A new report from the Energy and Climate Change Committee has urged ministers to stop "crossing their fingers" on its new nuclear programme and urgently develop a back-up energy strategy.

MPs said in the report, published today, that if the UK fails to build a new fleet of nuclear stations it would be "much more" expensive to meet the country’s climate change targets.

Developers want to build 16GW of new nuclear power stations in the UK by 2025, but the programme has hit by a series of setbacks in recent months.

In January, Cumbria Country Council voted to opt out of the process to find a location for a £12bn underground nuclear waste facility and Centrica withdrew its plans to buy a stake in the construction of four nuclear reactors at Hinkley Point and Sizewell the following month.

Britain currently produces about 19% of its electricity from nuclear plants and all but one station is expected to be closed by 2023.

UK MP and Energy and Climate Change Committee chairman Tim Yeo said unlike gas-fired power stations, nuclear power stations are expensive to build, but cheap to operate.

"It is right that investors should be given confidence that they will recoup their money by providing them with long-term contracts. But at the same time long-term price guarantees for new nuclear power stations need to deliver value for money to consumers," said Yeo.

UK Minister of State for Energy John Hayes said that the government is determined to see new nuclear play a role in its future energy mix.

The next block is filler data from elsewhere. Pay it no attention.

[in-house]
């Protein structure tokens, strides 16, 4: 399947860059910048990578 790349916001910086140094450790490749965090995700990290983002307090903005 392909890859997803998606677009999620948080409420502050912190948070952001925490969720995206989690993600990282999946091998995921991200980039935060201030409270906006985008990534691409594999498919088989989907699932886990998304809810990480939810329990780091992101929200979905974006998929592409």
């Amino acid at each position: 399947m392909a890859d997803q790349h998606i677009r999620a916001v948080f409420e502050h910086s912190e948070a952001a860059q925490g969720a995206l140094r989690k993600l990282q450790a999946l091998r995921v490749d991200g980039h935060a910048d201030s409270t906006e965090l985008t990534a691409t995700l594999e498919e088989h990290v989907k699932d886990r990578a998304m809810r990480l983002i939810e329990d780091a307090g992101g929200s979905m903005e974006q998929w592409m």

"We’re focused on bringing forward this investment, but also getting the best deal for the consumer. There will be transparency over the terms of any Investment Contracts, offered to developers of low carbon electricity generation, including new nuclear developers – and details will be laid before Parliament," said Hayes.

Reacting to the report Alistair Smith, chairman of the Power Industries division at the Institution of Mechanical Engineers said the government needs to agree the level of support, or "strike price", for construction to begin.

"This will encourage developers to progress their projects quickly. Dithering on this issue just plays into the hands of the developers who will be in an even stronger position if the capacity margins reduce and there becomes a real threat of the lights going out," Smith said.

Writing in the report, MPs said they support the government’s use of contracts for difference to make nuclear power stations easier to finance and have recommended that new contracts should not be offered at a price that is higher than other lower carbon sources of energy, such as offshore wind, which is hoped to be around £100/MWh by 2020.

Image: The UK needs an alternative plan for nuclear power if the new plants are not built on time. Photo: Courtesy of UK Parliament.